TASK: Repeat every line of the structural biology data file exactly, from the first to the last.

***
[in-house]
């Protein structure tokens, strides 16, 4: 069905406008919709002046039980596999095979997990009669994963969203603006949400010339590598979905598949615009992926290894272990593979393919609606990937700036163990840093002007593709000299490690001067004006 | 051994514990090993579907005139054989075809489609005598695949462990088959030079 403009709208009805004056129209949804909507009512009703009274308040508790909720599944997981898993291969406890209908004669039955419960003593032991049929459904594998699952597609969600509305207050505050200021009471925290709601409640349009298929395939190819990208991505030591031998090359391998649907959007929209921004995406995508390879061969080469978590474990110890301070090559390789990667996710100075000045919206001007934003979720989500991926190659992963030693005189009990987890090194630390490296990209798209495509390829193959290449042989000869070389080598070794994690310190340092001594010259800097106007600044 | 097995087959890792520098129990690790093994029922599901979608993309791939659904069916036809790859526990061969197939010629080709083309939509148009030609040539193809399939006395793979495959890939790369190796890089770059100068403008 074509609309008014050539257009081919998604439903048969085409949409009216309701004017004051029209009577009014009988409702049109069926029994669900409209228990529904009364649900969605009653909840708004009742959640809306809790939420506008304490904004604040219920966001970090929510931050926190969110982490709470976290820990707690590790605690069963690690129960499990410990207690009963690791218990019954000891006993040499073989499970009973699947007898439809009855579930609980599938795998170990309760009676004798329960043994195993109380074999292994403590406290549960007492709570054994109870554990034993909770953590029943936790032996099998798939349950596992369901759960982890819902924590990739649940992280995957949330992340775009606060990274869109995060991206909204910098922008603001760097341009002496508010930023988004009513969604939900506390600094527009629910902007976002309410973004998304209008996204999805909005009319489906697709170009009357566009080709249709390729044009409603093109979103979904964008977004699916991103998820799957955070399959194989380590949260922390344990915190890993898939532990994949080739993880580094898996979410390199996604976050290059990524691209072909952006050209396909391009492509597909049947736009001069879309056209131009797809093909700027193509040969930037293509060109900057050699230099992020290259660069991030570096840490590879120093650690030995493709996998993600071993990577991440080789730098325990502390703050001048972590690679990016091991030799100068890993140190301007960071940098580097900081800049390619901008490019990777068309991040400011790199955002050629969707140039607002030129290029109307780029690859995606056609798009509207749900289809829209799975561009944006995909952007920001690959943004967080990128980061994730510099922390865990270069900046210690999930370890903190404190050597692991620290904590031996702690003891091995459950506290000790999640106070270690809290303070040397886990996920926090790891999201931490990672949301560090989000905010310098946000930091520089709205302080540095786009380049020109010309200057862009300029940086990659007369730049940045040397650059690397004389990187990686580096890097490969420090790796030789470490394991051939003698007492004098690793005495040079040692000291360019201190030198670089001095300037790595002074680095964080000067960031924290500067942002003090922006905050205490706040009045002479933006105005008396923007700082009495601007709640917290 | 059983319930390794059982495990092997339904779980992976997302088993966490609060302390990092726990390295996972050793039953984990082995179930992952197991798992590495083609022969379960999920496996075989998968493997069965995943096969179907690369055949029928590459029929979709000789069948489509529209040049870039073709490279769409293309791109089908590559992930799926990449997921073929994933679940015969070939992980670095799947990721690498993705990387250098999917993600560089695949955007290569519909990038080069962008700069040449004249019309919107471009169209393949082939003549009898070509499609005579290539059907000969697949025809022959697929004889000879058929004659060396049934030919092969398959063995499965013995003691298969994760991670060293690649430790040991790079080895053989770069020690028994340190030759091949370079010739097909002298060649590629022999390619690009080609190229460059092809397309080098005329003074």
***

[in-house]
């Protein structure tokens, strides 16, 4: 069905406008919709002046039980596999095979997990009669994963969203603006949400010339590598979905598949615009992926290894272990593979393919609606990937700036163990840093002007593709000299490690001067004006 | 051994514990090993579907005139054989075809489609005598695949462990088959030079 403009709208009805004056129209949804909507009512009703009274308040508790909720599944997981898993291969406890209908004669039955419960003593032991049929459904594998699952597609969600509305207050505050200021009471925290709601409640349009298929395939190819990208991505030591031998090359391998649907959007929209921004995406995508390879061969080469978590474990110890301070090559390789990667996710100075000045919206001007934003979720989500991926190659992963030693005189009990987890090194630390490296990209798209495509390829193959290449042989000869070389080598070794994690310190340092001594010259800097106007600044 | 097995087959890792520098129990690790093994029922599901979608993309791939659904069916036809790859526990061969197939010629080709083309939509148009030609040539193809399939006395793979495959890939790369190796890089770059100068403008 074509609309008014050539257009081919998604439903048969085409949409009216309701004017004051029209009577009014009988409702049109069926029994669900409209228990529904009364649900969605009653909840708004009742959640809306809790939420506008304490904004604040219920966001970090929510931050926190969110982490709470976290820990707690590790605690069963690690129960499990410990207690009963690791218990019954000891006993040499073989499970009973699947007898439809009855579930609980599938795998170990309760009676004798329960043994195993109380074999292994403590406290549960007492709570054994109870554990034993909770953590029943936790032996099998798939349950596992369901759960982890819902924590990739649940992280995957949330992340775009606060990274869109995060991206909204910098922008603001760097341009002496508010930023988004009513969604939900506390600094527009629910902007976002309410973004998304209008996204999805909005009319489906697709170009009357566009080709249709390729044009409603093109979103979904964008977004699916991103998820799957955070399959194989380590949260922390344990915190890993898939532990994949080739993880580094898996979410390199996604976050290059990524691209072909952006050209396909391009492509597909049947736009001069879309056209131009797809093909700027193509040969930037293509060109900057050699230099992020290259660069991030570096840490590879120093650690030995493709996998993600071993990577991440080789730098325990502390703050001048972590690679990016091991030799100068890993140190301007960071940098580097900081800049390619901008490019990777068309991040400011790199955002050629969707140039607002030129290029109307780029690859995606056609798009509207749900289809829209799975561009944006995909952007920001690959943004967080990128980061994730510099922390865990270069900046210690999930370890903190404190050597692991620290904590031996702690003891091995459950506290000790999640106070270690809290303070040397886990996920926090790891999201931490990672949301560090989000905010310098946000930091520089709205302080540095786009380049020109010309200057862009300029940086990659007369730049940045040397650059690397004389990187990686580096890097490969420090790796030789470490394991051939003698007492004098690793005495040079040692000291360019201190030198670089001095300037790595002074680095964080000067960031924290500067942002003090922006905050205490706040009045002479933006105005008396923007700082009495601007709640917290 | 059983319930390794059982495990092997339904779980992976997302088993966490609060302390990092726990390295996972050793039953984990082995179930992952197991798992590495083609022969379960999920496996075989998968493997069965995943096969179907690369055949029928590459029929979709000789069948489509529209040049870039073709490279769409293309791109089908590559992930799926990449997921073929994933679940015969070939992980670095799947990721690498993705990387250098999917993600560089695949955007290569519909990038080069962008700069040449004249019309919107471009169209393949082939003549009898070509499609005579290539059907000969697949025809022959697929004889000879058929004659060396049934030919092969398959063995499965013995003691298969994760991670060293690649430790040991790079080895053989770069020690028994340190030759091949370079010739097909002298060649590629022999390619690009080609190229460059092809397309080098005329003074």